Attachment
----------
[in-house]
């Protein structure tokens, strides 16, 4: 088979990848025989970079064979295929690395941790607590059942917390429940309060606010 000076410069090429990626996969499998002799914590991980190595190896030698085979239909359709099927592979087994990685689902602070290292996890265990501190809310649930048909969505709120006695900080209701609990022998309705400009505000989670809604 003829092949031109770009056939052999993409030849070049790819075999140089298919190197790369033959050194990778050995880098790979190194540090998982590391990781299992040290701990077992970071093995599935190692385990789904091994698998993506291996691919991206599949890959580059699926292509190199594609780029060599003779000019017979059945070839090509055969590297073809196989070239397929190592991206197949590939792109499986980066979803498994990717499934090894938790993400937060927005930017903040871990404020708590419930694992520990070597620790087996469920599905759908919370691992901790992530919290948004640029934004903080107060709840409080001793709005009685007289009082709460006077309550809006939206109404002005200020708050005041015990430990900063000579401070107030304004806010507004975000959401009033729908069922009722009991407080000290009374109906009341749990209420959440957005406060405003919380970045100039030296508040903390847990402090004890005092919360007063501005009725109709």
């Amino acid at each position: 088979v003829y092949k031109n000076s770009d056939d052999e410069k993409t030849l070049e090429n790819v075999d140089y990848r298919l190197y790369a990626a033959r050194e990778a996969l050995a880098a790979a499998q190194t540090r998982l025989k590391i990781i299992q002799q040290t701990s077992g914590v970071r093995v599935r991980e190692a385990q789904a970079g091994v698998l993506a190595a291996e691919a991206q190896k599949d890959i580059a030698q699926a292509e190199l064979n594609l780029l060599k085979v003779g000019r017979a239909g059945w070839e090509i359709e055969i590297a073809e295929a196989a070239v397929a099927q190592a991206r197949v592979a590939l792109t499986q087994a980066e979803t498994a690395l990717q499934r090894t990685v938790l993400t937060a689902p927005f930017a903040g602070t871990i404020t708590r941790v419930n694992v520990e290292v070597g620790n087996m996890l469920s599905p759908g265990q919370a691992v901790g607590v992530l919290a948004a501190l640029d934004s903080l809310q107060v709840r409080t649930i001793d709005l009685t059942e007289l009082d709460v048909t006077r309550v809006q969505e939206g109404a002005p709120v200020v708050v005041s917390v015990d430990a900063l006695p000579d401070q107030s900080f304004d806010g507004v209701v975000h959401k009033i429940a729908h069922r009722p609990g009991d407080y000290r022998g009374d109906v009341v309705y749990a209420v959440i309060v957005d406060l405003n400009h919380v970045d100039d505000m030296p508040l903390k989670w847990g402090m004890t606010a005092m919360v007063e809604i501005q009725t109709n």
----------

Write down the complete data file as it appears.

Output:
[in-house]
């Protein structure tokens, strides 16, 4: 088979990848025989970079064979295929690395941790607590059942917390429940309060606010 000076410069090429990626996969499998002799914590991980190595190896030698085979239909359709099927592979087994990685689902602070290292996890265990501190809310649930048909969505709120006695900080209701609990022998309705400009505000989670809604 003829092949031109770009056939052999993409030849070049790819075999140089298919190197790369033959050194990778050995880098790979190194540090998982590391990781299992040290701990077992970071093995599935190692385990789904091994698998993506291996691919991206599949890959580059699926292509190199594609780029060599003779000019017979059945070839090509055969590297073809196989070239397929190592991206197949590939792109499986980066979803498994990717499934090894938790993400937060927005930017903040871990404020708590419930694992520990070597620790087996469920599905759908919370691992901790992530919290948004640029934004903080107060709840409080001793709005009685007289009082709460006077309550809006939206109404002005200020708050005041015990430990900063000579401070107030304004806010507004975000959401009033729908069922009722009991407080000290009374109906009341749990209420959440957005406060405003919380970045100039030296508040903390847990402090004890005092919360007063501005009725109709």
């Amino acid at each position: 088979v003829y092949k031109n000076s770009d056939d052999e410069k993409t030849l070049e090429n790819v075999d140089y990848r298919l190197y790369a990626a033959r050194e990778a996969l050995a880098a790979a499998q190194t540090r998982l025989k590391i990781i299992q002799q040290t701990s077992g914590v970071r093995v599935r991980e190692a385990q789904a970079g091994v698998l993506a190595a291996e691919a991206q190896k599949d890959i580059a030698q699926a292509e190199l064979n594609l780029l060599k085979v003779g000019r017979a239909g059945w070839e090509i359709e055969i590297a073809e295929a196989a070239v397929a099927q190592a991206r197949v592979a590939l792109t499986q087994a980066e979803t498994a690395l990717q499934r090894t990685v938790l993400t937060a689902p927005f930017a903040g602070t871990i404020t708590r941790v419930n694992v520990e290292v070597g620790n087996m996890l469920s599905p759908g265990q919370a691992v901790g607590v992530l919290a948004a501190l640029d934004s903080l809310q107060v709840r409080t649930i001793d709005l009685t059942e007289l009082d709460v048909t006077r309550v809006q969505e939206g109404a002005p709120v200020v708050v005041s917390v015990d430990a900063l006695p000579d401070q107030s900080f304004d806010g507004v209701v975000h959401k009033i429940a729908h069922r009722p609990g009991d407080y000290r022998g009374d109906v009341v309705y749990a209420v959440i309060v957005d406060l405003n400009h919380v970045d100039d505000m030296p508040l903390k989670w847990g402090m004890t606010a005092m919360v007063e809604i501005q009725t109709n």